It’s just two months after “the Storm” hit New Orleans, and the devastation is thorough and widespread. But residents who love their city are starting to trickle back into town to try to pick up the pieces and start the long, slow process of rebuilding. Two of these residents are Adele and her father, who live in the French Quarter in a very old building that’s long survived storms and fires. During the aftermath of the hurricane, Adele had been shipped off to live with her mother in France, who left years earlier and is practically a stranger, and she’s eager to get back home, though sad to see so much loss and ruin.
Adele and her dad are relatively blessed: their home still stands, they have a generator, they can clean up and live there. Many do not, so the city is largely empty. A few of their neighborhood’s characters are back (and they are truly characters, fun to read about, such as the kind of flamboyant tour guide with a flair for storytelling and the family of voodoo practitioners that end up playing a larger role in Adele’s life). Some outsiders have also come to New Orleans: some are part of groups helping to rebuild (which ostensibly includes one young man named Isaac who takes an interest in Adele right away), and a couple of gorgeous Italian brothers are there trying to find lost family members.
As Adele helps her dad clean and reclaim their house, she has a few normal-teen issues to deal with: missing her best friend (who’s in California), being attracted to one of the good-looking Italians, and being dismayed at learning her father has signed her up to attend the snooty Catholic school because her arts school is still closed.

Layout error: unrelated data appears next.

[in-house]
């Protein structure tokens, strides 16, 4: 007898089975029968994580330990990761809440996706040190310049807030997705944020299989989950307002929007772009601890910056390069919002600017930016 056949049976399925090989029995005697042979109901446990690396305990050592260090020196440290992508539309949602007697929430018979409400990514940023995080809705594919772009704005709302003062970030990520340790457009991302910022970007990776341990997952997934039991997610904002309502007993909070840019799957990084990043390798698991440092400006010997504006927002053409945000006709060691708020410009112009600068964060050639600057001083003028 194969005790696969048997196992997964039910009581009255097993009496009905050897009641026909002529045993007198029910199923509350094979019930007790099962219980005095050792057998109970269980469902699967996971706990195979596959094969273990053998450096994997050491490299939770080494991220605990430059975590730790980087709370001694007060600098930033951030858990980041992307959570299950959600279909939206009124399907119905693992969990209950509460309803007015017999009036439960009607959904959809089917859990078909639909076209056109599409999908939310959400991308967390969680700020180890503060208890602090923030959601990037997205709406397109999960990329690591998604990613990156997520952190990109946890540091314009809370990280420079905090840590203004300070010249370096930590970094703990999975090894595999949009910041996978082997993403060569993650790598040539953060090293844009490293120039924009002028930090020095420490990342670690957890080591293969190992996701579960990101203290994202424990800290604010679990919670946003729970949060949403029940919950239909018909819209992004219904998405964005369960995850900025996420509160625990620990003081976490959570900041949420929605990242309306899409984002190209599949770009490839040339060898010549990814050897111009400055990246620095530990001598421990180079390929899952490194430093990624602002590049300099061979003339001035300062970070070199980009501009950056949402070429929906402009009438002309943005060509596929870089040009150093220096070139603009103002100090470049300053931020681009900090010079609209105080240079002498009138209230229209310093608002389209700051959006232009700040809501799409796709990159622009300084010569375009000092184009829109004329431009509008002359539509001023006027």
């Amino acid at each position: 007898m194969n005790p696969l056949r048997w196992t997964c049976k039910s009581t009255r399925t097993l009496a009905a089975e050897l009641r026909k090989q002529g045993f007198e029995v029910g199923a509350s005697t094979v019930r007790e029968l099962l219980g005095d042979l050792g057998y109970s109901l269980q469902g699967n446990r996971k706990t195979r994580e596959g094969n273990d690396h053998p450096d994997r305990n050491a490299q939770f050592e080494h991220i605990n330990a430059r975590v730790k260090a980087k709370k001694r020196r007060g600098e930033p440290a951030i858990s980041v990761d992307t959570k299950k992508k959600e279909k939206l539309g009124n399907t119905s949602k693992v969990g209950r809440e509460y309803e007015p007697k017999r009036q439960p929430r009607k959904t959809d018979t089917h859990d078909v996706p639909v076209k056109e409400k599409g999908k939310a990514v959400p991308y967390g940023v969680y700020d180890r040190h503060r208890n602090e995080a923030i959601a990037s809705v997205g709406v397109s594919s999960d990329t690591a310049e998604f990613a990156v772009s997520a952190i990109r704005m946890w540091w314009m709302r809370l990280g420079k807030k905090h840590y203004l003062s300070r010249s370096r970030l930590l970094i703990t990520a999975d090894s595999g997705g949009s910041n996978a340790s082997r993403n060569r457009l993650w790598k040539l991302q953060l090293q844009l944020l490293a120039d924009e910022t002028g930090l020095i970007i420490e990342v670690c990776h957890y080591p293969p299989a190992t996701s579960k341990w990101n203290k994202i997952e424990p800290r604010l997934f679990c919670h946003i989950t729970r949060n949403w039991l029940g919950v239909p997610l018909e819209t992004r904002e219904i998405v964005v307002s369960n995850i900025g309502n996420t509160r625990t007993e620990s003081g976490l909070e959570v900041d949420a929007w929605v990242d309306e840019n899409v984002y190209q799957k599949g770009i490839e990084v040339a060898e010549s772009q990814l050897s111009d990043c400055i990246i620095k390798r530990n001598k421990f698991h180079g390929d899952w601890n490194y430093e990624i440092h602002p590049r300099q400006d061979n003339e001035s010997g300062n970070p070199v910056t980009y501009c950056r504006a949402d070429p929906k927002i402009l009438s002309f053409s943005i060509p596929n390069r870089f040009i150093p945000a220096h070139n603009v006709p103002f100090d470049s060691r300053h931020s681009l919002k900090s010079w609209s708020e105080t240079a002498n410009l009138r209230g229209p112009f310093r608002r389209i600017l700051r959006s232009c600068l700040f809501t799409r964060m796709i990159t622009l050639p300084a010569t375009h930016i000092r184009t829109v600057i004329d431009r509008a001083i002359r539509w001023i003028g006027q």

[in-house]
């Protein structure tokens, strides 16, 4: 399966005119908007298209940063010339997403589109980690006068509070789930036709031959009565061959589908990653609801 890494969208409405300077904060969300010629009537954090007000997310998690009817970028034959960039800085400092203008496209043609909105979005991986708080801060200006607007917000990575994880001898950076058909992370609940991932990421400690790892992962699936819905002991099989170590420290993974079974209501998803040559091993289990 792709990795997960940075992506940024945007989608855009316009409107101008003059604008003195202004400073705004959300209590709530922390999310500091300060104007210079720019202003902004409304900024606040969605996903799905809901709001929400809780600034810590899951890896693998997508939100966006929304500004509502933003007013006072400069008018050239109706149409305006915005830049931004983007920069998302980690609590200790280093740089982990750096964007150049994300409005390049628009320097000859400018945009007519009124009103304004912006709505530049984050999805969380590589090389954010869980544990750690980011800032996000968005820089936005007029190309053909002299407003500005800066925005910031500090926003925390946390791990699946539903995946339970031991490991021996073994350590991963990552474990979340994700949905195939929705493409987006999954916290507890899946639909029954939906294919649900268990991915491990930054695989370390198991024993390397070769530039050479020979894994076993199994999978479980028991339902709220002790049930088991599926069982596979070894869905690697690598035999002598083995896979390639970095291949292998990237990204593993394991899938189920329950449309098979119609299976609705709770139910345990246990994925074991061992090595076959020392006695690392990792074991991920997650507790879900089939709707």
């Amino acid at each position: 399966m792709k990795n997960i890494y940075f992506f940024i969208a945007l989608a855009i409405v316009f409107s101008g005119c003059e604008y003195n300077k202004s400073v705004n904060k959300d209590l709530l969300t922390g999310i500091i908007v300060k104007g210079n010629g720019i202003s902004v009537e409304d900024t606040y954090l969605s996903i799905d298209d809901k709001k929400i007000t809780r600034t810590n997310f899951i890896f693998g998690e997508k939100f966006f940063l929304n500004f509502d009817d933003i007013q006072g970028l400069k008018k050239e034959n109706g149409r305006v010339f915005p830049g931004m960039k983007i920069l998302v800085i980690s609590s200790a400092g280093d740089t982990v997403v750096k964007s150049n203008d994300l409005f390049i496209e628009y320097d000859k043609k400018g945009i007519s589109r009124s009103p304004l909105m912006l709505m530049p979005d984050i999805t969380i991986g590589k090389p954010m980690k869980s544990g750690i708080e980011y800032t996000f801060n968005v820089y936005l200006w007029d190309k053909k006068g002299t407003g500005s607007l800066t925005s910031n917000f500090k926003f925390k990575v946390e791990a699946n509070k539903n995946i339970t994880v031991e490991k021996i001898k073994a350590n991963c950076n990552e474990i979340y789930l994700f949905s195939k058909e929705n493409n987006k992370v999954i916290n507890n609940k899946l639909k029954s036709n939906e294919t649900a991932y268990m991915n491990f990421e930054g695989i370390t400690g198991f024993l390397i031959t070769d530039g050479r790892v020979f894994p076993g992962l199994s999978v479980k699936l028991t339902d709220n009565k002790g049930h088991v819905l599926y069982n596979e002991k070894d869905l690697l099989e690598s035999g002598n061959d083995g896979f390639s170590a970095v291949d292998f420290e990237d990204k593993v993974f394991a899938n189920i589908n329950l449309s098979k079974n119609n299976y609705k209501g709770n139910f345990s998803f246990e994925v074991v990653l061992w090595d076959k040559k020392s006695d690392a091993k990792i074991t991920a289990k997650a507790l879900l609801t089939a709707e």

But bigger (and not-so-normal) problems follow: supernatural creatures start killing people in the old city, and it’s possible she’s at least partly responsible for it. Adele starts looking into her past, discovering some secrets that involve her own heritage, and realizes she must do something to stop the carnage. But it could cost her not only those she loves but her very life. (I don’t want to go into too much detail about what kind of creatures and what happens because I don’t want to spoil how the story unfolds, but it’s entertaining and kept me on the edge of my seat.)
The Casquette Girls is an engaging story that’s rich in historical detail and has a lush setting. Readers who love magic and the supernatural will particularly eat up this well-written novel. I thoroughly enjoyed it and look forward to more.
Rated: Moderate, for occasional mild and moderate language, violence and talk of blood, and mild sexual references.